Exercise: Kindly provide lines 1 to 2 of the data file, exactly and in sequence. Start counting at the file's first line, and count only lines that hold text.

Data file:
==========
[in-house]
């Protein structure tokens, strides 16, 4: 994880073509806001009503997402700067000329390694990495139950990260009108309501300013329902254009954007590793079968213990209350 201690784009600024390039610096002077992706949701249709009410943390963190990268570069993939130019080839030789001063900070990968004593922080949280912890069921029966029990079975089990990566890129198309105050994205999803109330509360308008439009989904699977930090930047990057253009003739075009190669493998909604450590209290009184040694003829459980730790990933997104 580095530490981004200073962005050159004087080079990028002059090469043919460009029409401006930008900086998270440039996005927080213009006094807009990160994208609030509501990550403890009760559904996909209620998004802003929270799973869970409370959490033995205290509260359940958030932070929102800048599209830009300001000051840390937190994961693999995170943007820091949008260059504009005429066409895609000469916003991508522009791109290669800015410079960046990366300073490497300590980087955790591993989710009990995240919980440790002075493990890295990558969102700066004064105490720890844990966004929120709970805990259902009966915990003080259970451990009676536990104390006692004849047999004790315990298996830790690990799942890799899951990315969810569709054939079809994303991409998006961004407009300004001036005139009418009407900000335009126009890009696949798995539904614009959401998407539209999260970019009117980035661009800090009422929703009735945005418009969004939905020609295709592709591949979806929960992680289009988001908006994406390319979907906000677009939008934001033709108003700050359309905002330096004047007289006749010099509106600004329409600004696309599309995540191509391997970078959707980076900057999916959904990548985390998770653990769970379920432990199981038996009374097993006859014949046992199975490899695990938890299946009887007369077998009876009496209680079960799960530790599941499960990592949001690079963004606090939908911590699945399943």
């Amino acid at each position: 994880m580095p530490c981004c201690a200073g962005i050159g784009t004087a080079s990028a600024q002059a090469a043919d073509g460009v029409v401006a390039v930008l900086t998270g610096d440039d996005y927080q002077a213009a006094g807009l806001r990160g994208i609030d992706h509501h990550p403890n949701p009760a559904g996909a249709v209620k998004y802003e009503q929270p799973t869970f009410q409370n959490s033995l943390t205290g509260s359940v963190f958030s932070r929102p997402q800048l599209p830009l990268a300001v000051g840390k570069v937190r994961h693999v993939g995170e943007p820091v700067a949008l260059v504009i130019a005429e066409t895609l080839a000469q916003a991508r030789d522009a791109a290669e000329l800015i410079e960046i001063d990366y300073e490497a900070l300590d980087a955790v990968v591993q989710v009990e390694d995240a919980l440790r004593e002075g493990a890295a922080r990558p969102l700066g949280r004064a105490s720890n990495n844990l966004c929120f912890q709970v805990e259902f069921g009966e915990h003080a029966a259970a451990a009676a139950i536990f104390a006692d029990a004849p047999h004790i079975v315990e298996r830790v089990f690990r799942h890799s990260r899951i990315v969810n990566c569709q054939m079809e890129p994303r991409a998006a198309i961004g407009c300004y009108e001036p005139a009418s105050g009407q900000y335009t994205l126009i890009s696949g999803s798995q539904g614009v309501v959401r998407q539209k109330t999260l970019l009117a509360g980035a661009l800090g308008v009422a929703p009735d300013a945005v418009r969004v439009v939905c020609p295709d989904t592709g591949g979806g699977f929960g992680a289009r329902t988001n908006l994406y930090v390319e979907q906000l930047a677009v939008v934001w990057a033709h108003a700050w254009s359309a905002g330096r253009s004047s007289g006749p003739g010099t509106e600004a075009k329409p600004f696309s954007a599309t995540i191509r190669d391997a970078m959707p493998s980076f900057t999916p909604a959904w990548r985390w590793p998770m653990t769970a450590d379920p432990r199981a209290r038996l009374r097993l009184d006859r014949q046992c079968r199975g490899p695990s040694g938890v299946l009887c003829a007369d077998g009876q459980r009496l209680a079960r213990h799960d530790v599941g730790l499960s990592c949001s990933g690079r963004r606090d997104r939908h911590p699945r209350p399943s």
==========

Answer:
[in-house]
């Protein structure tokens, strides 16, 4: 994880073509806001009503997402700067000329390694990495139950990260009108309501300013329902254009954007590793079968213990209350 201690784009600024390039610096002077992706949701249709009410943390963190990268570069993939130019080839030789001063900070990968004593922080949280912890069921029966029990079975089990990566890129198309105050994205999803109330509360308008439009989904699977930090930047990057253009003739075009190669493998909604450590209290009184040694003829459980730790990933997104 580095530490981004200073962005050159004087080079990028002059090469043919460009029409401006930008900086998270440039996005927080213009006094807009990160994208609030509501990550403890009760559904996909209620998004802003929270799973869970409370959490033995205290509260359940958030932070929102800048599209830009300001000051840390937190994961693999995170943007820091949008260059504009005429066409895609000469916003991508522009791109290669800015410079960046990366300073490497300590980087955790591993989710009990995240919980440790002075493990890295990558969102700066004064105490720890844990966004929120709970805990259902009966915990003080259970451990009676536990104390006692004849047999004790315990298996830790690990799942890799899951990315969810569709054939079809994303991409998006961004407009300004001036005139009418009407900000335009126009890009696949798995539904614009959401998407539209999260970019009117980035661009800090009422929703009735945005418009969004939905020609295709592709591949979806929960992680289009988001908006994406390319979907906000677009939008934001033709108003700050359309905002330096004047007289006749010099509106600004329409600004696309599309995540191509391997970078959707980076900057999916959904990548985390998770653990769970379920432990199981038996009374097993006859014949046992199975490899695990938890299946009887007369077998009876009496209680079960799960530790599941499960990592949001690079963004606090939908911590699945399943």